Passion For Peace
This comprehensive volume contains Thomas Merton's principal writings on non-violence, war, and racism. Much of what he wrote between 1961 and 1968 is prophetic and speaks penetratingly to our time. Wars and rumors of war are still with us. Justice...
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This comprehensive volume contains Thomas Merton's principal writings on non-violence, war, and racism. Much of what he wrote between 1961 and 1968 is prophetic and speaks penetratingly to our time. Wars and rumors of war are still with us. Justice and love remain a dream. In most of these articles, it's as if Merton is actually writing in the 1990s. He is speaking to us - reminding us of the essential oneness that roots the equal dignity of all peoples. Merton's writings on social issues flowed from a deep contemplative vision. Editor William Shannon puts each essay in context and reveals how this vision developed. We see a side of Merton's character that does not come through in his other books: his passion for peace and the ardor with which he pleaded for it in a world where people so desperately yearn for it. Passion for Peace is a book of testament, vision, and hope.
Violence, war, and terrorism fill our televisions, newspapers, and websites. To meet the great need for nonviolent wisdom in the tradition of Martin Luther King Jr. and Mahatma Gandhi, Crossroad presents this new and reedited version of Thomas Merton's "Passion for Peace," The book, never before available in an attractive trade edition, presents Merton's most important insights into themes such as the nature of violence, armed conflict, Christian responsibility, and the individual in the state.
Born in France, Thomas Merton was the son of an American artist and poet and her New Zealander husband, a painter. Merton lost both parents before he had finished high school, and his younger brother was killed in World War II. Something of the ephemeral character of human endeavor marked all his works, deepening the pathos of his writings and drawing him close to Eastern, especially Buddhist, forms of monasticism. After an initial education in the United States, France, and England, he entered Gethsemani Abbey in Kentucky, where he remained until a short time before his death.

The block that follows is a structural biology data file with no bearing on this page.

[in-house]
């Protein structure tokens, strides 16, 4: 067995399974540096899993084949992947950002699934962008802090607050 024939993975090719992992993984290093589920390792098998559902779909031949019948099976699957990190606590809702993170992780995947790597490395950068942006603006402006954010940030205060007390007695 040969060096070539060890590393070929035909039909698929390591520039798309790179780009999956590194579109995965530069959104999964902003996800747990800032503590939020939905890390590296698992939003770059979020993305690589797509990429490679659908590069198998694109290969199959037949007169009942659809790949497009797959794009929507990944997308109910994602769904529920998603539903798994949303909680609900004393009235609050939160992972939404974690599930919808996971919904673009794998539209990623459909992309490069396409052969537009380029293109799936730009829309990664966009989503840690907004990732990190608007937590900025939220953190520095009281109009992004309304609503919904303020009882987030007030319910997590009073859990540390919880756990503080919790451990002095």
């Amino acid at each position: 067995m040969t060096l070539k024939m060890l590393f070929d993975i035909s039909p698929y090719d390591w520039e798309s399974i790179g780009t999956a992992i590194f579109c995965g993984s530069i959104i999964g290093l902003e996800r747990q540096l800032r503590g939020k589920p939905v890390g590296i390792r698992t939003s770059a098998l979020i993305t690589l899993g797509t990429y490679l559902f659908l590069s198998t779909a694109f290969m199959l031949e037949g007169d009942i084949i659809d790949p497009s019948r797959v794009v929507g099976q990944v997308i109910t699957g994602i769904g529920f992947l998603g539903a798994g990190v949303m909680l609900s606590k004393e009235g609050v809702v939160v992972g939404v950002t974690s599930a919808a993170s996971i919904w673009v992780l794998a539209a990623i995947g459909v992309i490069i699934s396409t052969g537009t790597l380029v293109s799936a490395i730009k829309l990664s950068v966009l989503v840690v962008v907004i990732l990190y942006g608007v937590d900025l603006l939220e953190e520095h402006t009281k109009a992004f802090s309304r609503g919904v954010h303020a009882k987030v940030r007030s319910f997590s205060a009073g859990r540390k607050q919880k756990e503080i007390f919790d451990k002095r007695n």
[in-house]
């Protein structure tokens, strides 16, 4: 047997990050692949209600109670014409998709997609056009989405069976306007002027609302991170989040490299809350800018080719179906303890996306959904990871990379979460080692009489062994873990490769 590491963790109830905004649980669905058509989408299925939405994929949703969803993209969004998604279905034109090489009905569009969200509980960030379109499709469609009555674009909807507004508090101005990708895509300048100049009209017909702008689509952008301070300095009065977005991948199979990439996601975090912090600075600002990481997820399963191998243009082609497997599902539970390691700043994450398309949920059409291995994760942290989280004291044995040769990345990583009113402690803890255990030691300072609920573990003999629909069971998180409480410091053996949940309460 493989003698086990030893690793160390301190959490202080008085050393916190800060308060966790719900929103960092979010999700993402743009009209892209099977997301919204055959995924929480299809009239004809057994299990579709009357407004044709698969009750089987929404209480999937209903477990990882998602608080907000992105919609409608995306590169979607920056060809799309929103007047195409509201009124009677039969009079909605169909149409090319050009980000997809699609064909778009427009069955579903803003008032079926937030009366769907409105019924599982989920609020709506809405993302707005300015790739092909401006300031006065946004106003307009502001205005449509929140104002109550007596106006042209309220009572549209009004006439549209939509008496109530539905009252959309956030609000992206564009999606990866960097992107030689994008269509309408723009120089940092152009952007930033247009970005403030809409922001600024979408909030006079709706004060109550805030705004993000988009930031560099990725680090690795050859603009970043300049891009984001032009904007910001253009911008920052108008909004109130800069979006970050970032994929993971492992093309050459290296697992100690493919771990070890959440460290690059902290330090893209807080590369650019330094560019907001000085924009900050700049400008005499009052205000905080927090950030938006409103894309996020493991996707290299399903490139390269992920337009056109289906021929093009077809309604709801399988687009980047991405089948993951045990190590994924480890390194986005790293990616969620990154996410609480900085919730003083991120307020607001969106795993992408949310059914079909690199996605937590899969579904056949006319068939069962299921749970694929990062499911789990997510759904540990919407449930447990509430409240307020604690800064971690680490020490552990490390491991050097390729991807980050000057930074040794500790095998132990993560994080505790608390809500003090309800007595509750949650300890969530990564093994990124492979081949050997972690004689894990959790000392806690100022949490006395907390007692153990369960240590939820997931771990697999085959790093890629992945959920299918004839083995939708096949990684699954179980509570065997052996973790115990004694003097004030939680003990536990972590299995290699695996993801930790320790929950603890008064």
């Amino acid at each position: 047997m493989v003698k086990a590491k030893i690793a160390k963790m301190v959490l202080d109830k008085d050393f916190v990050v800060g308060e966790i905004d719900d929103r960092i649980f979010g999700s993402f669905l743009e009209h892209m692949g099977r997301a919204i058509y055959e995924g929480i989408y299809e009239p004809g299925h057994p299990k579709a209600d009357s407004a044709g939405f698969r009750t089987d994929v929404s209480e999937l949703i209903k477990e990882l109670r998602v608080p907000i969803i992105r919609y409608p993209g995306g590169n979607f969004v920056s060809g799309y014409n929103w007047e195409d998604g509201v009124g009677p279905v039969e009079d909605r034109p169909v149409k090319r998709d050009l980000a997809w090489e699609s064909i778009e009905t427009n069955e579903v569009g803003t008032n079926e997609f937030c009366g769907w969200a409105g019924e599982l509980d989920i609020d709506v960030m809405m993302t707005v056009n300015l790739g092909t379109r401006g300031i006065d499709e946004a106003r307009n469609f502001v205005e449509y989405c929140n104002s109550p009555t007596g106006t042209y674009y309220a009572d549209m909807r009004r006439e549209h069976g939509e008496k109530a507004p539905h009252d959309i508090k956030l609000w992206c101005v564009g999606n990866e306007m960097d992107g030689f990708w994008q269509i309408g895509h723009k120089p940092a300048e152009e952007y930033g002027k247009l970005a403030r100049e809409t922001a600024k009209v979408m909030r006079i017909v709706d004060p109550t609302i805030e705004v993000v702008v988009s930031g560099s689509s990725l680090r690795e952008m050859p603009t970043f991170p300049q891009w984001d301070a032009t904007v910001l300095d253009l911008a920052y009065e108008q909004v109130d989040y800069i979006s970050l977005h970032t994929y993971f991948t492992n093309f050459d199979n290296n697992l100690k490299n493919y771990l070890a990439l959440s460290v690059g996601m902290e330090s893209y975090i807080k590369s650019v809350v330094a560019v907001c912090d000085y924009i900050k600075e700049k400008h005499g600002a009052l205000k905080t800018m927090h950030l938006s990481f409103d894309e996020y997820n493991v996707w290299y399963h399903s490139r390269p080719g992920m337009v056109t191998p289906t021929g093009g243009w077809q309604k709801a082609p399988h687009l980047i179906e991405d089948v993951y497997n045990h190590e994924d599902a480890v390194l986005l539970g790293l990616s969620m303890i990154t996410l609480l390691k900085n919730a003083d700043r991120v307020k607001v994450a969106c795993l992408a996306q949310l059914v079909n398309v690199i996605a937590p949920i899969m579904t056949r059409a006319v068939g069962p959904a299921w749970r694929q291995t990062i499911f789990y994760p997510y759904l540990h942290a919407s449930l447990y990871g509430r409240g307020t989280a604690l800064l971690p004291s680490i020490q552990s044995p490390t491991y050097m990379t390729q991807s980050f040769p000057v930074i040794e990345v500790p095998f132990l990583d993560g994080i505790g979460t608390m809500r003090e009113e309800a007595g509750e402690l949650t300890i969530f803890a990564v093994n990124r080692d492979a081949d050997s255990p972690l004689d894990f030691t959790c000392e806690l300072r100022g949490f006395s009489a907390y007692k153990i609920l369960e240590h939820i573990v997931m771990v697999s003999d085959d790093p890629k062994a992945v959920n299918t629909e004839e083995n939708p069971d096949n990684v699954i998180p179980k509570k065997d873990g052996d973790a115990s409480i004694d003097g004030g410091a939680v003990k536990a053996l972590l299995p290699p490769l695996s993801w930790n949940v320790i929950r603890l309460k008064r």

His working life was spent as a Trappist monk. At Gethsemani, he wrote his famous autobiography, The Seven Storey Mountain (1948); there he labored and prayed through the days and years of a constant regimen that began with daily prayer at 2:00 a.m. As his contemplative life developed, he still maintained contact with the outside world, his many books and articles increasing steadily as the years went by. Reading them, it is hard to think of him as only a "guilty bystander," to use the title of one of his many collections of essays. He was vehement in his opposition to the Vietnam War, to the nuclear arms race, to racial oppression. Having received permission to leave his monastery, he went on a journey to confer with mystics of the Hindu and Buddhist traditions. He was accidentally electrocuted in a hotel in Bangkok, Thailand, on December 10, 1968.